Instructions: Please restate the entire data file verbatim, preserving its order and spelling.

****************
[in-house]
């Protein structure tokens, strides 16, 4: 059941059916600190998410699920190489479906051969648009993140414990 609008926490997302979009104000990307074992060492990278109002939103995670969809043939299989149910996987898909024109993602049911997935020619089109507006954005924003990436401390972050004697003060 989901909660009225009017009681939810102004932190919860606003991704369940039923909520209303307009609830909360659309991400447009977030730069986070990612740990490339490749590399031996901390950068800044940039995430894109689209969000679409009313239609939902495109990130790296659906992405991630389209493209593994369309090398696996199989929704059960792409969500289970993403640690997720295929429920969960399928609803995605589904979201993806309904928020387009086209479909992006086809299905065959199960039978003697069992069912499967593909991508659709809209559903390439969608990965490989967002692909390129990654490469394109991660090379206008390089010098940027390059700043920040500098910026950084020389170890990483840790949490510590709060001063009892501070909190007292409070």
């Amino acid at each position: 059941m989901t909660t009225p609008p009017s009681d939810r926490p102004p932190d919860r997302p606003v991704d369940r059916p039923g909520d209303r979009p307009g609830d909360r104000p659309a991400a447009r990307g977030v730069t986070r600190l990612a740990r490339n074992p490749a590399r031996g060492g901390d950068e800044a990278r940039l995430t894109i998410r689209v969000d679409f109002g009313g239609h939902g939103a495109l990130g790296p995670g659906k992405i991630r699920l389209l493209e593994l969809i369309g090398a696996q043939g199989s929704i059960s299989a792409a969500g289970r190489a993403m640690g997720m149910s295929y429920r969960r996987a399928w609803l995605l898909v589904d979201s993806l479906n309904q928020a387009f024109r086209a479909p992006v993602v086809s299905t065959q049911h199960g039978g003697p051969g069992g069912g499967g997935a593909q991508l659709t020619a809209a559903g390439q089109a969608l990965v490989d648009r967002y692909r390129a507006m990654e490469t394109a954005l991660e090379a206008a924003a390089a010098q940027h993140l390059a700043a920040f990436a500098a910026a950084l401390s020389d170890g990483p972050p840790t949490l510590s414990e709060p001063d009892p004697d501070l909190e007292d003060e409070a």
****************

[in-house]
């Protein structure tokens, strides 16, 4: 059941059916600190998410699920190489479906051969648009993140414990 609008926490997302979009104000990307074992060492990278109002939103995670969809043939299989149910996987898909024109993602049911997935020619089109507006954005924003990436401390972050004697003060 989901909660009225009017009681939810102004932190919860606003991704369940039923909520209303307009609830909360659309991400447009977030730069986070990612740990490339490749590399031996901390950068800044940039995430894109689209969000679409009313239609939902495109990130790296659906992405991630389209493209593994369309090398696996199989929704059960792409969500289970993403640690997720295929429920969960399928609803995605589904979201993806309904928020387009086209479909992006086809299905065959199960039978003697069992069912499967593909991508659709809209559903390439969608990965490989967002692909390129990654490469394109991660090379206008390089010098940027390059700043920040500098910026950084020389170890990483840790949490510590709060001063009892501070909190007292409070």
């Amino acid at each position: 059941m989901t909660t009225p609008p009017s009681d939810r926490p102004p932190d919860r997302p606003v991704d369940r059916p039923g909520d209303r979009p307009g609830d909360r104000p659309a991400a447009r990307g977030v730069t986070r600190l990612a740990r490339n074992p490749a590399r031996g060492g901390d950068e800044a990278r940039l995430t894109i998410r689209v969000d679409f109002g009313g239609h939902g939103a495109l990130g790296p995670g659906k992405i991630r699920l389209l493209e593994l969809i369309g090398a696996q043939g199989s929704i059960s299989a792409a969500g289970r190489a993403m640690g997720m149910s295929y429920r969960r996987a399928w609803l995605l898909v589904d979201s993806l479906n309904q928020a387009f024109r086209a479909p992006v993602v086809s299905t065959q049911h199960g039978g003697p051969g069992g069912g499967g997935a593909q991508l659709t020619a809209a559903g390439q089109a969608l990965v490989d648009r967002y692909r390129a507006m990654e490469t394109a954005l991660e090379a206008a924003a390089a010098q940027h993140l390059a700043a920040f990436a500098a910026a950084l401390s020389d170890g990483p972050p840790t949490l510590s414990e709060p001063d009892p004697d501070l909190e007292d003060e409070a």